At Consultox.com, benzene expert witness Dr. Richard Parent writes on benzene exposure.
Benzene is a highly volatile aromatic hydrocarbon solvent which is present in most petroleum distillates such as Stoddard solvent and mineral spirits. Recent advances in the purification process for these solvents has reduced the benzene content significantly, but it is still present in products such as WD-40 and Liquid Wrench as well as many solvents used in the printing industry and elsewhere. In the 1950s and into the 1960s, benzene content in some of these solvents was as high as 5 to 15%. Benzene is also a significant component of gasoline and other fuels and is used extensively in various manufacturing processes.
Acute exposure to benzene results in the usual symptomatology from excess solvent exposure including dizziness, drowsiness, rapid heart rate, headaches, tremors, confusion, unconsciousness, and death. While these symptoms are certainly quite serious, exposures to low levels of benzene for just a few years can result in a series of blood dyscrasias which are caused by attack of the blood-forming elements including the bone marrow. Early indicators of these hemotoxic problems include anemias, leukopenias, thrombocytopenias, aplastic anemias, and pancytopenias. While many of these conditions may be considered as part of what is called myelodysplastic syndrome, they also may progress to even more serious leukemias and lymphomas. Most commonly, benzene exposure has been associated causally with acute myelogenous leukemia (AML). This condition may also be referred to as acute myeloblastic leukemia, acute myelocytic leukemia, acute granulocytic leukemia, and acute non-lymphocytic leukemia. Other types of leukemia including chronic myelogenous leukemia (CML), acute lymphocytic leukemia (ALL), and chronic lymphocytic leukemia (CLL) have been linked to benzene exposure. Non-Hodgkin’s Lymphomas (NHL), Hodgkin’s disease, and multiple myelomas also are related to benzene exposure.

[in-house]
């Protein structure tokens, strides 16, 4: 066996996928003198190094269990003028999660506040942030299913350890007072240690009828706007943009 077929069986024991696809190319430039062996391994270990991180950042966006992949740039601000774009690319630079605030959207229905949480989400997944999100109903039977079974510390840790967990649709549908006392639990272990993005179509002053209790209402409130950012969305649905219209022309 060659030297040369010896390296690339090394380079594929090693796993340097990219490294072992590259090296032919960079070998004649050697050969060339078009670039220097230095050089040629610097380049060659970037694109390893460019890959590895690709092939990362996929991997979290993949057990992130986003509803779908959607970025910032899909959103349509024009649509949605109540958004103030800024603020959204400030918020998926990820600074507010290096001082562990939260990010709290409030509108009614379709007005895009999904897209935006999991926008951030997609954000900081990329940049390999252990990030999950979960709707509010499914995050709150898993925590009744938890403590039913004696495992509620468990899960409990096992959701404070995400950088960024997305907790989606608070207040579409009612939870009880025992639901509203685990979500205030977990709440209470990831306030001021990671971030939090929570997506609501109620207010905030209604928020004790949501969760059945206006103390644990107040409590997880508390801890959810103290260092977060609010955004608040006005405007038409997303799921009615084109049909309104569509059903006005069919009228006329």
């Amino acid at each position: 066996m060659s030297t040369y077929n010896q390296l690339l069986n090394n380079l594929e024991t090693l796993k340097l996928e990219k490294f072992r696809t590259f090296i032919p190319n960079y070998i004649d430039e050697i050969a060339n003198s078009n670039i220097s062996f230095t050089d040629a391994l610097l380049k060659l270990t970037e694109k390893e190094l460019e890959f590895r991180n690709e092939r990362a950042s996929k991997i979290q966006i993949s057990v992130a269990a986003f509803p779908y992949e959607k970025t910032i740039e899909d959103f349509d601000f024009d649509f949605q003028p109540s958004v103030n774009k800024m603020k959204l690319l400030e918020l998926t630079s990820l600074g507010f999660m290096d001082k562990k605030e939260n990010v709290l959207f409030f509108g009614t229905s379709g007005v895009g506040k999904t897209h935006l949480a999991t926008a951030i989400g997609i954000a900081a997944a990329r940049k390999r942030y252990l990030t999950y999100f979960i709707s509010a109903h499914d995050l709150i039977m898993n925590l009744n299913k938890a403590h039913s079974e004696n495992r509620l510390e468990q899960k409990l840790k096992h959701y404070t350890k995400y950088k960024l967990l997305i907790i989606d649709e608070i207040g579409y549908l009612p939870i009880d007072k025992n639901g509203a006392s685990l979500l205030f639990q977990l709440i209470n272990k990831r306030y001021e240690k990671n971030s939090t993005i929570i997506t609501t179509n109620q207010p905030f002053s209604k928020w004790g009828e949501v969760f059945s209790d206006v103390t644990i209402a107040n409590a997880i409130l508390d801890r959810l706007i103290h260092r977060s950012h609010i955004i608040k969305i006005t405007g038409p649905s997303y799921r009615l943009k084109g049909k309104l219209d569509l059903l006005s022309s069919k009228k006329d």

Read more: consultox.com.